Demonstration Cooperative Agreements for Development and Implementation of Criminal Justice Treatment Networks
Published on AidPage by IDILOGIC
on Jun 24, 2005
Purpose of this program:
To fund integrated criminal justice treatment networks made up of a consortium of criminal justice, substance abuse treatment, primary health and mental health care, and allied social services and job placement agencies in the following three offender populations: Adult Female Offenders, Juvenile Justice Populations and Adult Male Offenders. Each network will develop a strategy to link existing criminal justice-primary care-substance abuse-treatment partnerships into a comprehensive continuum of services in addiction treatment, public health, primary care, mental health, and courts and corrections, with the pivotal points of referral and supervision being either the courts or community corrections (probation and parole agencies).
Possible uses and use restrictions...
Funds (including direct costs and allowable indirect costs) may be used only for expenses clearly related and necessary to carry out approved network activities for planning and implementation designed to improve the accessibility and effectiveness of community-based offender substance abuse treatment services coordinated with primary care and mental health services in metropolitan areas with populations of 200,000 to 1 million. Funds may not be used to supplant current funding for existing activities. Funds may not be used for the purchase of a facility to house any portion of the proposed program. Any funds proposed for the purpose of renovation expenses must be detailed and linked directly to programmatic activities. Any lease arrangements in association with the proposed program utilizing these funds may not extend beyond the project period or cover non-programmatic activities. Construction costs are not allowed. No less than 98 percent of the total amount awarded to each State must be allocated to the subrecipients. From any remaining funds, the State may recover the lesser of its actual costs of administration (direct and indirect costs) of grant, or 2 percent of the total amount of awards made to subrecipients within the State.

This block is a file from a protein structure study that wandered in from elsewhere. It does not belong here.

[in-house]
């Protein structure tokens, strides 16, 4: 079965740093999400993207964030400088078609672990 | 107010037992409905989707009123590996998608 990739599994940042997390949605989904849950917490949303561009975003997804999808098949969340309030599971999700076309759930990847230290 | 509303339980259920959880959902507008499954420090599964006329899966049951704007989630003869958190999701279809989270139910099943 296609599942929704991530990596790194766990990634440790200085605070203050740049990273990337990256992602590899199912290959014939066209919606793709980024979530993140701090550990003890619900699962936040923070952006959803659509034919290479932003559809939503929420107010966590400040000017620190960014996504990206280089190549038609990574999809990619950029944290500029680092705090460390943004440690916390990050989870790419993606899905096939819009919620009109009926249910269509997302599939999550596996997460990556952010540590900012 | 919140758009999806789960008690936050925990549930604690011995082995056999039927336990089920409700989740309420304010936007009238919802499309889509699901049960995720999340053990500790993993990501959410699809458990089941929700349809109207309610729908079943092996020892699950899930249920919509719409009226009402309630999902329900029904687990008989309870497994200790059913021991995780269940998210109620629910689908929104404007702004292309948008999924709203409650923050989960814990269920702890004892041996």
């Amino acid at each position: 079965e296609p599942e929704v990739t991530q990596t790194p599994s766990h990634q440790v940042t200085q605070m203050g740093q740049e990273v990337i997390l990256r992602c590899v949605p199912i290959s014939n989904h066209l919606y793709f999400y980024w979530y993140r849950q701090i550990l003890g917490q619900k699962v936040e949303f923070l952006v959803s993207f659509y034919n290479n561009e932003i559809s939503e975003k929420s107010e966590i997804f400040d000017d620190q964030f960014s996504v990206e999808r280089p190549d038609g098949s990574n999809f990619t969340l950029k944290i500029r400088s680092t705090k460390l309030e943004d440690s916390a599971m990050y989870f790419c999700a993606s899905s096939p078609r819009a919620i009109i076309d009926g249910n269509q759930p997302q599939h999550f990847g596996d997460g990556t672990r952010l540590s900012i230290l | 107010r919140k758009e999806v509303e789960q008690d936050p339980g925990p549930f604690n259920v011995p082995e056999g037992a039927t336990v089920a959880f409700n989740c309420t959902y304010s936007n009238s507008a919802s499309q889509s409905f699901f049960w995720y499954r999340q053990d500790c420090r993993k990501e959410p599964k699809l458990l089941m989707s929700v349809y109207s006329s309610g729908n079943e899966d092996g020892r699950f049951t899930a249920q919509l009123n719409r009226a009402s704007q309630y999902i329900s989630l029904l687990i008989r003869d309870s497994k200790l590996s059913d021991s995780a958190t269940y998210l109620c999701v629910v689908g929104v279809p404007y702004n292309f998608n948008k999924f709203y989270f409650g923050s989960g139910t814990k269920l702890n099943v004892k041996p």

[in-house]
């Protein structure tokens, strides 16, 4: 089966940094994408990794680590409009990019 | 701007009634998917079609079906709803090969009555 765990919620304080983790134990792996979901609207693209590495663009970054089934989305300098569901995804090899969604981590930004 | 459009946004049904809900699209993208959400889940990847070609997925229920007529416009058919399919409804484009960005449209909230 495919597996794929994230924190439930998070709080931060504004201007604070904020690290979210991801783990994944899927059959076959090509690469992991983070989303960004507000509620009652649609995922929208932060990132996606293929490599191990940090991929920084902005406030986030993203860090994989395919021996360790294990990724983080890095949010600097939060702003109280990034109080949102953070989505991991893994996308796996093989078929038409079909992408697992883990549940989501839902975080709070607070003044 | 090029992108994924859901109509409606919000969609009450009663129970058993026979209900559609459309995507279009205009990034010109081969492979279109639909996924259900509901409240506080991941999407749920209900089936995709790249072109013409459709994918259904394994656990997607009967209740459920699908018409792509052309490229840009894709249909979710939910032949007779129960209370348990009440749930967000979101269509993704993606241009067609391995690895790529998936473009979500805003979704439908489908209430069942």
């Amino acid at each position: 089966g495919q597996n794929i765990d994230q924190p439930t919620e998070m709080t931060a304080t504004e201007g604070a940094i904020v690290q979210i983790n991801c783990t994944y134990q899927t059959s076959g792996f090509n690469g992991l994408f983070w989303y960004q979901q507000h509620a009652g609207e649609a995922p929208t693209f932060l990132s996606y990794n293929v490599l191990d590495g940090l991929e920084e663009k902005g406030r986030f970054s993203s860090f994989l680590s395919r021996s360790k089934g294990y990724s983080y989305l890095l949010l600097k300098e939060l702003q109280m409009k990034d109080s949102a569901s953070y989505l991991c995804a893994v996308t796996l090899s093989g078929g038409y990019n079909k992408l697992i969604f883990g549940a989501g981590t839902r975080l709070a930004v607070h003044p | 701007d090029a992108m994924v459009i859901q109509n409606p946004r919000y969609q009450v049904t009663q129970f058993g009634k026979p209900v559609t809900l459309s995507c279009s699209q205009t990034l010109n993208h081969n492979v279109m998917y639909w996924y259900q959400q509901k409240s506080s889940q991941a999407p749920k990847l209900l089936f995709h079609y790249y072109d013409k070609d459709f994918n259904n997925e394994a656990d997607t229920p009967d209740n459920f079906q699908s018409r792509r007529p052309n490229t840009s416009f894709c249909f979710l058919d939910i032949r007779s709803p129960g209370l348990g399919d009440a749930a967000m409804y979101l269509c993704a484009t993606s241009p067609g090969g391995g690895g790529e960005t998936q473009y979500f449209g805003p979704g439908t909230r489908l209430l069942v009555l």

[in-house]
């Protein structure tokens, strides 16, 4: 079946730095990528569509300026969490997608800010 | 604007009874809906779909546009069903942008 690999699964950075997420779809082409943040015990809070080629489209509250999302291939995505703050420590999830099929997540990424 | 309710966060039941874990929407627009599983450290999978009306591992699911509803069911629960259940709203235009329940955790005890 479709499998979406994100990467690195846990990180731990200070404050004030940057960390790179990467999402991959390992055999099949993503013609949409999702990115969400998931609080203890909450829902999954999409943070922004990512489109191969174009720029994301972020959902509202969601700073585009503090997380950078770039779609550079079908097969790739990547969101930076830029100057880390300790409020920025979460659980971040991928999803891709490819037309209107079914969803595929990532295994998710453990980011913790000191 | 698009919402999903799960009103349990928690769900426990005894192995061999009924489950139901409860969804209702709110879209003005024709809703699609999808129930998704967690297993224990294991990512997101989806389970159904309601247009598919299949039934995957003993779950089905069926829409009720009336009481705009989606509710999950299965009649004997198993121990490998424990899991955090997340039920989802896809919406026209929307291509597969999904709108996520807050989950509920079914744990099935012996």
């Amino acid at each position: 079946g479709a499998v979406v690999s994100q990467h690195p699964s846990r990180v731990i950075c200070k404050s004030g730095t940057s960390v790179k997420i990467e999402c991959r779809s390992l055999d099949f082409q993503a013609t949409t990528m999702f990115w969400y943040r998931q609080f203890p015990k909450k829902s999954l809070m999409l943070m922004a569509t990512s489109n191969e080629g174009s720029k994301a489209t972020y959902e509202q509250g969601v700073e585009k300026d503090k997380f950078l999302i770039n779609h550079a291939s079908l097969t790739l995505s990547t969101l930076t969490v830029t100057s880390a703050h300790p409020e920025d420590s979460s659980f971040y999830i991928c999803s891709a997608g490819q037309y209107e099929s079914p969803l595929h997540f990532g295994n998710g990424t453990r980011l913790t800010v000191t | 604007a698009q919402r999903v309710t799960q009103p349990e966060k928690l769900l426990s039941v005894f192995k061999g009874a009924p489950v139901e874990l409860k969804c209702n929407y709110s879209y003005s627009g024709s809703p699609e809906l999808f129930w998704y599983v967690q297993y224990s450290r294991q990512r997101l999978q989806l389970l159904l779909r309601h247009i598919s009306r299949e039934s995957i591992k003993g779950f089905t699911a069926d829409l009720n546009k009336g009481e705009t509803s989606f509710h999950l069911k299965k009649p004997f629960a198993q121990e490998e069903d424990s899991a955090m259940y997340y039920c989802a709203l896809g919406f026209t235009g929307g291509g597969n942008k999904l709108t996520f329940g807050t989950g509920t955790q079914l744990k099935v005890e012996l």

Who is eligible to apply...
Applicant Eligibility for this program is limited to the State Alcohol and Drug Abuse Agency which applies on behalf of a consortium of relevant State and local officials, and public and nonprofit private entities who provide or have jurisdiction over providing treatment for substance abuse to individuals under criminal justice supervision. Where the State agency chooses to not be the applicant, public and nonprofit private entities which develop a project on behalf of a consortium may submit applications, directly, but are required to coordinate with the State agency, and the State agency should designate its priorities if more than one application is submitted from that state.